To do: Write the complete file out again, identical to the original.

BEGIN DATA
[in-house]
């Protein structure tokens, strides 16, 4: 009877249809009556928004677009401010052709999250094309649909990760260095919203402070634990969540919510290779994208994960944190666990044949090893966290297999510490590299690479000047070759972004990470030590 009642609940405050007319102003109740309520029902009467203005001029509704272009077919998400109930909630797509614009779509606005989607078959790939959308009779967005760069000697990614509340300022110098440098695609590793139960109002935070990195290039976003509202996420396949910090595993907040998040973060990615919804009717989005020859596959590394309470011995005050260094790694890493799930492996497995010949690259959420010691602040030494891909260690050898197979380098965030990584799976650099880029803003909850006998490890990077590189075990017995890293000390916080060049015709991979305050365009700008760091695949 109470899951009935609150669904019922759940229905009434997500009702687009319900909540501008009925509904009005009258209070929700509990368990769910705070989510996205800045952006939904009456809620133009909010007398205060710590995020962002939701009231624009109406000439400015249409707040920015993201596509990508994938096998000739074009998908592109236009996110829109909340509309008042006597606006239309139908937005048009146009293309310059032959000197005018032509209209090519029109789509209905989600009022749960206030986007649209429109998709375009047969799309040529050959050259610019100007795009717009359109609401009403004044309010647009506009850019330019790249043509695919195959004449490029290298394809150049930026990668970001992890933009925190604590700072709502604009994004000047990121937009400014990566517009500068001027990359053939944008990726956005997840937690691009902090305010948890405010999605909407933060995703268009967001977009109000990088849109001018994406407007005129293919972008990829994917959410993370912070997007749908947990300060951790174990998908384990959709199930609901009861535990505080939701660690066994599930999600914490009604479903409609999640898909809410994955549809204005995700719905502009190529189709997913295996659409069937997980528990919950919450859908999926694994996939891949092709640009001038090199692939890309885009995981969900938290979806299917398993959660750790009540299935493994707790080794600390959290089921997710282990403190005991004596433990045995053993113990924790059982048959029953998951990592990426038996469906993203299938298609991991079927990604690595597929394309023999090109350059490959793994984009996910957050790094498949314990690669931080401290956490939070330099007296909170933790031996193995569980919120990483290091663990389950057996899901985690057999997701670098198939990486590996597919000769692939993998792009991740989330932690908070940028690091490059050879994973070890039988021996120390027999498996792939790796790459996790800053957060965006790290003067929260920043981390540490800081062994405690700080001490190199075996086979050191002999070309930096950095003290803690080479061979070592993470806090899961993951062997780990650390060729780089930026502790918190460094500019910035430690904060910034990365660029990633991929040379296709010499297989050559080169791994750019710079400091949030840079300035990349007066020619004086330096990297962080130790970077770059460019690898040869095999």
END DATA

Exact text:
[in-house]
């Protein structure tokens, strides 16, 4: 009877249809009556928004677009401010052709999250094309649909990760260095919203402070634990969540919510290779994208994960944190666990044949090893966290297999510490590299690479000047070759972004990470030590 009642609940405050007319102003109740309520029902009467203005001029509704272009077919998400109930909630797509614009779509606005989607078959790939959308009779967005760069000697990614509340300022110098440098695609590793139960109002935070990195290039976003509202996420396949910090595993907040998040973060990615919804009717989005020859596959590394309470011995005050260094790694890493799930492996497995010949690259959420010691602040030494891909260690050898197979380098965030990584799976650099880029803003909850006998490890990077590189075990017995890293000390916080060049015709991979305050365009700008760091695949 109470899951009935609150669904019922759940229905009434997500009702687009319900909540501008009925509904009005009258209070929700509990368990769910705070989510996205800045952006939904009456809620133009909010007398205060710590995020962002939701009231624009109406000439400015249409707040920015993201596509990508994938096998000739074009998908592109236009996110829109909340509309008042006597606006239309139908937005048009146009293309310059032959000197005018032509209209090519029109789509209905989600009022749960206030986007649209429109998709375009047969799309040529050959050259610019100007795009717009359109609401009403004044309010647009506009850019330019790249043509695919195959004449490029290298394809150049930026990668970001992890933009925190604590700072709502604009994004000047990121937009400014990566517009500068001027990359053939944008990726956005997840937690691009902090305010948890405010999605909407933060995703268009967001977009109000990088849109001018994406407007005129293919972008990829994917959410993370912070997007749908947990300060951790174990998908384990959709199930609901009861535990505080939701660690066994599930999600914490009604479903409609999640898909809410994955549809204005995700719905502009190529189709997913295996659409069937997980528990919950919450859908999926694994996939891949092709640009001038090199692939890309885009995981969900938290979806299917398993959660750790009540299935493994707790080794600390959290089921997710282990403190005991004596433990045995053993113990924790059982048959029953998951990592990426038996469906993203299938298609991991079927990604690595597929394309023999090109350059490959793994984009996910957050790094498949314990690669931080401290956490939070330099007296909170933790031996193995569980919120990483290091663990389950057996899901985690057999997701670098198939990486590996597919000769692939993998792009991740989330932690908070940028690091490059050879994973070890039988021996120390027999498996792939790796790459996790800053957060965006790290003067929260920043981390540490800081062994405690700080001490190199075996086979050191002999070309930096950095003290803690080479061979070592993470806090899961993951062997780990650390060729780089930026502790918190460094500019910035430690904060910034990365660029990633991929040379296709010499297989050559080169791994750019710079400091949030840079300035990349007066020619004086330096990297962080130790970077770059460019690898040869095999």